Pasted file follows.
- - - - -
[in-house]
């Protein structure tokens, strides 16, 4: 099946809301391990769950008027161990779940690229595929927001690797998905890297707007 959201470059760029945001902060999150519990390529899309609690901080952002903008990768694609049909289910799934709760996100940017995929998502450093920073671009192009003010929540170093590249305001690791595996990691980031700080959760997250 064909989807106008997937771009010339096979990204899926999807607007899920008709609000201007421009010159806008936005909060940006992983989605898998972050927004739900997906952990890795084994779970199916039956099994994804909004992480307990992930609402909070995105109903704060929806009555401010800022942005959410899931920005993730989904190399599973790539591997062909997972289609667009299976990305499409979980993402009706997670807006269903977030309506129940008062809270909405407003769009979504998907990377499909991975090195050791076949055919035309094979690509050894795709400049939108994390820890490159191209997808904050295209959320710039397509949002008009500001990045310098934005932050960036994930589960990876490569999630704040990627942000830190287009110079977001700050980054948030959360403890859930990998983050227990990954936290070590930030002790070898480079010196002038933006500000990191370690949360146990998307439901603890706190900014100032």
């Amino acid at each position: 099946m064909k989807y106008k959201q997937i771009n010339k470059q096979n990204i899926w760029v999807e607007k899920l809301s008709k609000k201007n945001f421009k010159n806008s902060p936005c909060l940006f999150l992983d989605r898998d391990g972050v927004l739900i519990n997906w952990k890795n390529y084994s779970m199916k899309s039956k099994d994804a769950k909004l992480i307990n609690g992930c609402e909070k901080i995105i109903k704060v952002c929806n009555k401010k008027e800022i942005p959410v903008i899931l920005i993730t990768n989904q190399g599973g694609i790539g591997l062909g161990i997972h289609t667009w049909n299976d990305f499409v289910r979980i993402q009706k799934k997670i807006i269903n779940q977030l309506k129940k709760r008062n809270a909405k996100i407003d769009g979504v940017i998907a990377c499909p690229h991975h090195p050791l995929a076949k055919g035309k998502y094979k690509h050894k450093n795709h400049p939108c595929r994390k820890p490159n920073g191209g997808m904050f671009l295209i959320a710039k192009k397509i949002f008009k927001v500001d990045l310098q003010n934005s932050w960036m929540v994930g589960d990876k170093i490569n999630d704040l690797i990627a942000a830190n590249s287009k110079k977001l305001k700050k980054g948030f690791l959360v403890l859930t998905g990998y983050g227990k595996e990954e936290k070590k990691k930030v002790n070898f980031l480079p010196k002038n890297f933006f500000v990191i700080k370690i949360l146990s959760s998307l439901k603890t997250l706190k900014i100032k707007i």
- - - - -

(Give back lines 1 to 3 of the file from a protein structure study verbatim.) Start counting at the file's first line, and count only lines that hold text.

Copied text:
[in-house]
């Protein structure tokens, strides 16, 4: 099946809301391990769950008027161990779940690229595929927001690797998905890297707007 959201470059760029945001902060999150519990390529899309609690901080952002903008990768694609049909289910799934709760996100940017995929998502450093920073671009192009003010929540170093590249305001690791595996990691980031700080959760997250 064909989807106008997937771009010339096979990204899926999807607007899920008709609000201007421009010159806008936005909060940006992983989605898998972050927004739900997906952990890795084994779970199916039956099994994804909004992480307990992930609402909070995105109903704060929806009555401010800022942005959410899931920005993730989904190399599973790539591997062909997972289609667009299976990305499409979980993402009706997670807006269903977030309506129940008062809270909405407003769009979504998907990377499909991975090195050791076949055919035309094979690509050894795709400049939108994390820890490159191209997808904050295209959320710039397509949002008009500001990045310098934005932050960036994930589960990876490569999630704040990627942000830190287009110079977001700050980054948030959360403890859930990998983050227990990954936290070590930030002790070898480079010196002038933006500000990191370690949360146990998307439901603890706190900014100032």
């Amino acid at each position: 099946m064909k989807y106008k959201q997937i771009n010339k470059q096979n990204i899926w760029v999807e607007k899920l809301s008709k609000k201007n945001f421009k010159n806008s902060p936005c909060l940006f999150l992983d989605r898998d391990g972050v927004l739900i519990n997906w952990k890795n390529y084994s779970m199916k899309s039956k099994d994804a769950k909004l992480i307990n609690g992930c609402e909070k901080i995105i109903k704060v952002c929806n009555k401010k008027e800022i942005p959410v903008i899931l920005i993730t990768n989904q190399g599973g694609i790539g591997l062909g161990i997972h289609t667009w049909n299976d990305f499409v289910r979980i993402q009706k799934k997670i807006i269903n779940q977030l309506k129940k709760r008062n809270a909405k996100i407003d769009g979504v940017i998907a990377c499909p690229h991975h090195p050791l995929a076949k055919g035309k998502y094979k690509h050894k450093n795709h400049p939108c595929r994390k820890p490159n920073g191209g997808m904050f671009l295209i959320a710039k192009k397509i949002f008009k927001v500001d990045l310098q003010n934005s932050w960036m929540v994930g589960d990876k170093i490569n999630d704040l690797i990627a942000a830190n590249s287009k110079k977001l305001k700050k980054g948030f690791l959360v403890l859930t998905g990998y983050g227990k595996e990954e936290k070590k990691k930030v002790n070898f980031l480079p010196k002038n890297f933006f500000v990191i700080k370690i949360l146990s959760s998307l439901k603890t997250l706190k900014i100032k707007i």